Jolley was somehow able to stave off these attacks, maintaining a healthy profit throughout. Healthy enough to – you guessed it – expand yet again in 1933. Jolley had grown tired of paying council rates for his ever-expanding shop frontage on Forest Road, so in an ingenious move, he dug out an arcade of shops beneath his existing building, allowing for several new businesses without having to pay any excess rates. The move opened Hurstville’s eyes to the idea of an even greater shopping experience at the expense of cutting into the heart of Hurstville itself. But you can’t make an omelette without breaking some eggs, right?
Jolley’s clever tactic paid off so well that he was able to retire in 1937, selling his 24-shop building and arcade to Woolworths. While at the time it was seen as a ‘local boy done good’ success story, today it’s easier to see the development as the beginning of a pattern; local businesses nurtured by the community being taken over by the big boys and allowed to rot. And oh, how the big boys were beginning to sit up and take notice of Hurstville successes.
Ashleys, a big city clothing store, swallowed its pride and expanded to the sticks of Hurstville in 1940 (the 1926 electrification of the Hurstville train line meant it was easier than ever to get to the retail paradise from the city should Mark Foy not satisfy your desires). When eponymous owner Ashley Buckingham died in 1962, Woolworths were there to buy up his stores. Uh-oh.
Diments had done its dash by 1961, and the 40-year-old business was liquidated that year. The empty store, on the corner of Forest Road and what is now Diments Way, was bought by Coles. Double uh-oh.
Perhaps the biggest boy to observe what was happening in Hurstville was Grace Bros., which was arguably the biggest department store chain in Sydney at that time. In a show of true spite, and indicative of just how worried they were by this commercial boom they weren’t getting a piece of, Grace Bros. schemed to sap Hurstville’s custom by buying up a disused golf course in a nearby suburb. It was far enough away to appear innocuous, but the intent was clear.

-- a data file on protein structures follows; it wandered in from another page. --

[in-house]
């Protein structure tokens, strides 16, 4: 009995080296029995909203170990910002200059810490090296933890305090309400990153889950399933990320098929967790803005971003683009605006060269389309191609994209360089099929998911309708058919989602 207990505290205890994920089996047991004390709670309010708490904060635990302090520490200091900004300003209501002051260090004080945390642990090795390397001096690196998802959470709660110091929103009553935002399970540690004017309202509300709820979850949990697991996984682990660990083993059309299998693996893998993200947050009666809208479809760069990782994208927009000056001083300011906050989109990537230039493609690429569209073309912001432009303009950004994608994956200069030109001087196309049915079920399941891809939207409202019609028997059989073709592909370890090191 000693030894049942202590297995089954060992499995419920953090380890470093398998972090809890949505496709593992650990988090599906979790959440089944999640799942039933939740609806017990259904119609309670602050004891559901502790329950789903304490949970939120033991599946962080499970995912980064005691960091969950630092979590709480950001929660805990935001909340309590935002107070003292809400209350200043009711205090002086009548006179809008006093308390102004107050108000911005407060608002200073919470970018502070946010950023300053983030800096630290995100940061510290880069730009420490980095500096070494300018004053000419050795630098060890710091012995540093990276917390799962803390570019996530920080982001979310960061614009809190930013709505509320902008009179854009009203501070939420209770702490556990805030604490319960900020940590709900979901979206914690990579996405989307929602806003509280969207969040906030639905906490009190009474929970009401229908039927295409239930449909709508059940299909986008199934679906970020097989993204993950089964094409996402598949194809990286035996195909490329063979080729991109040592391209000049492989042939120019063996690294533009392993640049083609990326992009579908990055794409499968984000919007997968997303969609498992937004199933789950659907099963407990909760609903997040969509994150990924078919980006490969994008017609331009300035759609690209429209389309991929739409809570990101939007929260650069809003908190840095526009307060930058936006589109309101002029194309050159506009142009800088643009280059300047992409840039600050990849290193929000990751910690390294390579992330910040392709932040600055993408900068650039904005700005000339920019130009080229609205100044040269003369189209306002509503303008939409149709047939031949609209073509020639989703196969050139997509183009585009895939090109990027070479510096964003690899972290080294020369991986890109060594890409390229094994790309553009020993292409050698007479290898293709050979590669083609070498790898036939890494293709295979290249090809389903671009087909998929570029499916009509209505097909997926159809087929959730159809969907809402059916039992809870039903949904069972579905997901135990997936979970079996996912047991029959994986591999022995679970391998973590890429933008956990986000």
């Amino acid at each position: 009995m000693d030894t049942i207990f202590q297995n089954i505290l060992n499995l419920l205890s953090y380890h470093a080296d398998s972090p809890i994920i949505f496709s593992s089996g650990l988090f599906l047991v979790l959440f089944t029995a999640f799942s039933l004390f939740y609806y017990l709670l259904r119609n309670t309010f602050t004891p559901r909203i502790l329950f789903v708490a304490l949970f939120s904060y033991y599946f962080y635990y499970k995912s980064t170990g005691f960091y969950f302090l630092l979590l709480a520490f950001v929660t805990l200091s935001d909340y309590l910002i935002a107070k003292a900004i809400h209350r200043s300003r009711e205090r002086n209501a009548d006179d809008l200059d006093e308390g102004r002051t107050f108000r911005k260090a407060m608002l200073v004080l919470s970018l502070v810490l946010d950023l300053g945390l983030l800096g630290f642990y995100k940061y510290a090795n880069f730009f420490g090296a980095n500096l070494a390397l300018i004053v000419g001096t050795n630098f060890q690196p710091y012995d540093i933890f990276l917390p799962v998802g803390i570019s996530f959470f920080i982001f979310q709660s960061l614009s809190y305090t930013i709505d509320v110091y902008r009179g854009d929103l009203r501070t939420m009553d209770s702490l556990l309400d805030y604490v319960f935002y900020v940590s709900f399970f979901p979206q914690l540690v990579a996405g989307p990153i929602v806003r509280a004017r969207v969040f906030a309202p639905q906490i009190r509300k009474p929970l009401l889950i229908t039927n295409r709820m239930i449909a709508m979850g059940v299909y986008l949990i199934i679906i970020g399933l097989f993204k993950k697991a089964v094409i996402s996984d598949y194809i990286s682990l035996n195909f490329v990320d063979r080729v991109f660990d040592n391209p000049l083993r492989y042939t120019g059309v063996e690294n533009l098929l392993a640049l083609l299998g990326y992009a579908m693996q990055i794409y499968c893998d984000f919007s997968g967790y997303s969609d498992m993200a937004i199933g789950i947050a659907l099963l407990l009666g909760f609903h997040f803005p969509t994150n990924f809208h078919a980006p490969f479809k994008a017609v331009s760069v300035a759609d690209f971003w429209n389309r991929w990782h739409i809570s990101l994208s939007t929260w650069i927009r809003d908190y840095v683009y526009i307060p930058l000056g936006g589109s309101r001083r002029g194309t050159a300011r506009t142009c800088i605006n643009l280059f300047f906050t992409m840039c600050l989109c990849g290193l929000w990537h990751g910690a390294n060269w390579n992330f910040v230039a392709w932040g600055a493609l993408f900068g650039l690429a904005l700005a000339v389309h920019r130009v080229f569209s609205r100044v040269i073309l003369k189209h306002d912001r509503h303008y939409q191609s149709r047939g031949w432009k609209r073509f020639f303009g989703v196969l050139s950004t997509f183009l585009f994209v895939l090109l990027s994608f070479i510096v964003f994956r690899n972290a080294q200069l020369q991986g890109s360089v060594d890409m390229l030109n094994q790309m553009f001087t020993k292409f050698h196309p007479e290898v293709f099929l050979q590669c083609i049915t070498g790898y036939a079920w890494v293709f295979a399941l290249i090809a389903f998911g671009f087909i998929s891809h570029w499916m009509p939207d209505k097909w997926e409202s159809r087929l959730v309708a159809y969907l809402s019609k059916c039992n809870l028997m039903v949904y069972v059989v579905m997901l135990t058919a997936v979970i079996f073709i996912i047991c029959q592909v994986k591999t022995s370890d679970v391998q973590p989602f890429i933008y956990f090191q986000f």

When Roselands Shopping Centre opened on the site in October 1965, it was only the biggest shopping centre in the southern hemisphere. To top things off, the beating heart of this beast was – yep – a giant Grace Bros. department store. You hear that, Hurstville? Oh, does Barter’s have a rain-themed water feature? Does Jolley’s Arcade have a cinema? I didn’t think so. Roselands has parking space for 3500 cars, what have you got?
Ooh, I’m shaking!
Hurstville’s commercial sector was starting to feel the heat. No, Roselands didn’t have a train station nearby, but who cared when it had that much parking space? Could Barter’s three storeys really compare to the 30 acres occupied by Roselands’ 80 stores? No. No, they couldn’t. With Miranda Fair having opened the year before, Hurstville found itself besieged on two fronts, and immediately began taking stock of its assets and liabilities. Coles Variety and Woolworths just weren’t cutting the mustard. The train station was no longer pulling its weight…weight…wait a minute…